OPINION: Internships are worth applying for

KAY DAVIS, Social Media Manager

Last June, I received an email from Tanya Tillman with Dallas College Internships and Apprenticeships inviting me to apply for an internship. 

I assumed the probability of me being selected to participate in this amazing opportunity was low. I didn’t have a high GPA and didn’t participate in any extracurricular activities. I figured the worst they could do was deny my application if my lack of spectacular achievements was an issue. 

Despite my doubts, I was selected to participate in the internship. That’s when my perspective on the attainability of internships changed. I was still very tense when thinking of how my internship experience would be. Internships are commonly depicted negatively in television shows and movies. I assumed internships were that harsh in reality. 

My internship experience was the complete opposite. My internship consisted of genuine concern for my wellbeing, free breakfast on Saturdays and support. This did not hinder my ability to learn new tasks as a business administrator. 

During my internship I learned to complete tasks like data entry, professional communication via email, phone and in person. Leadership assisted me in my work, checking in frequently to ensure I was comfortable doing these tasks. Once the leadership at the company was comfortable I was able to effectively handle these tasks without feeling micromanaged, we met only twice a day, once at the beginning of my shift to talk about tasks for the day and lastly to review the work I’d completed. 

Something I was so critical of turned out to be one of the best experiences of my life. I have found employers hiring for administrative positions become enthusiastic when they see the experience from working my internship, when I previously had trouble getting an interview. I urge Dallas College students to take heed of internship opportunities regardless of doubts.

There are resources offered by Dallas College and other community organizations to help you succeed in finding an internship that prepares you for a successful transition into the workforce.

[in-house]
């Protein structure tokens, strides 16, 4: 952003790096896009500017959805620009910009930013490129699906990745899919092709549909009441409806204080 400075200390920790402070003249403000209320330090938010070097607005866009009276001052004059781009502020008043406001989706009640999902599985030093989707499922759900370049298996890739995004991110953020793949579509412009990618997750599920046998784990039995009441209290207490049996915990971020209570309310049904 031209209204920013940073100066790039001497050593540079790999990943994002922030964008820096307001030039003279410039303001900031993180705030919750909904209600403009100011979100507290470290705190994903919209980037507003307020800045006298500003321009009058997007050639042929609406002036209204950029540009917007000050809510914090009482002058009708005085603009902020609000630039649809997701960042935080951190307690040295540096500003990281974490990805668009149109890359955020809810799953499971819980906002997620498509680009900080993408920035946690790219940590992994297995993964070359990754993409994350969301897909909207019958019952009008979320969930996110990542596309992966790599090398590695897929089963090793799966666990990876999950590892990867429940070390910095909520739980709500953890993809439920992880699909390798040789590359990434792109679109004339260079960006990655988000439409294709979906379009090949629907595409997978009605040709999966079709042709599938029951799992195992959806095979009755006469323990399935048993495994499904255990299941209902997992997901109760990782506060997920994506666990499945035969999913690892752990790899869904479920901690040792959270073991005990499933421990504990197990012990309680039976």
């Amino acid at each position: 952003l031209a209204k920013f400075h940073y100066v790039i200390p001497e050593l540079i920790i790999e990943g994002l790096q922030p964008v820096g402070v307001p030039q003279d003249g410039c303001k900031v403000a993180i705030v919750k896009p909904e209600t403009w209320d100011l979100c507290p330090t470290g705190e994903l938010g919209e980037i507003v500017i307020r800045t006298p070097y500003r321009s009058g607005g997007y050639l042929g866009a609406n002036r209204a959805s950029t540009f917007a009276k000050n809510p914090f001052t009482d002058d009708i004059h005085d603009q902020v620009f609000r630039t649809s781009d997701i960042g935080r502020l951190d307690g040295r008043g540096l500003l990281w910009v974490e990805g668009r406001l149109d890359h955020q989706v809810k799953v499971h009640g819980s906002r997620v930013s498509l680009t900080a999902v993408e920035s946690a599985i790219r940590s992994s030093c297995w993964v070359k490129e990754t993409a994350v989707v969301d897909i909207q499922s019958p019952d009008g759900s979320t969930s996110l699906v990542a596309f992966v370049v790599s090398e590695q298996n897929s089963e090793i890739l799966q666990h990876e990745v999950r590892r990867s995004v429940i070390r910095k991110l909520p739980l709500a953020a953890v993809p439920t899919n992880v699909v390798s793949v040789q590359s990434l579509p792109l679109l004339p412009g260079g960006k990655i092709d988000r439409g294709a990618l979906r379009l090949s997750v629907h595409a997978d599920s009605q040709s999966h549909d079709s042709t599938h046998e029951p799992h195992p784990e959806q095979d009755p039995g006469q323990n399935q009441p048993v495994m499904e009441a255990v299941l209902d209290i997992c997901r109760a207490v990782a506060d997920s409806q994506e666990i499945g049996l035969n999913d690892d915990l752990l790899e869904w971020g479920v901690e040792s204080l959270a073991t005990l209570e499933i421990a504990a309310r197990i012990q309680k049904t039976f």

Experiential Learning ([email protected]) allows students to gain hands-on experience in their field of study, this could potentially be a paid work opportunity. 

Title V grants (https://www.dallascollege.edu/grants/dhsi/pages/default.aspx) provide Hispanic students with many opportunities including internships and apprenticeships. Title V grants also offer free internship preparation. 

Financial Aid (https://www.dallascollege.edu/paying-for-college/financial-aid/pages/default.aspx) can help students who are looking for work acquire a work-study job on campus. These jobs are designed with the student’s lifestyle in mind, taking into account the amount of time needed to study for courses.

There are also community resources for students seeking internships involving organizations such as the All-Stars Project, Dallas Independent School District and more. The All-Stars Project (https://allstars.org/youth-programs-applications/) is a national nonprofit that offers workshops that progress into paid internships with business leaders in your community. This local program is called the DSY, one of the many professional building tools All-Stars offers. People ages 16 to 21 are eligible for the Development School for Youth program. 

Also, the Dallas Independent School District offers summer internships (https://bit.ly/3ohG4NP) for students ages 16 and up. This is an amazing opportunity for dual-credit students as the guide mentions flexibility and credit that could be earned from this work experience. 

Dallas College also offers workshops and career and internship fairs (https://www.dallascollege.edu/resources/career-transfer/pages/default.aspx) throughout the school year. 

There are internships for students who may not have an excellent achievement status. Even if you are not confident you’ll be chosen, applying for the opportunity can lead to an amazing experience. Don’t miss out on hands-on learning because of doubts.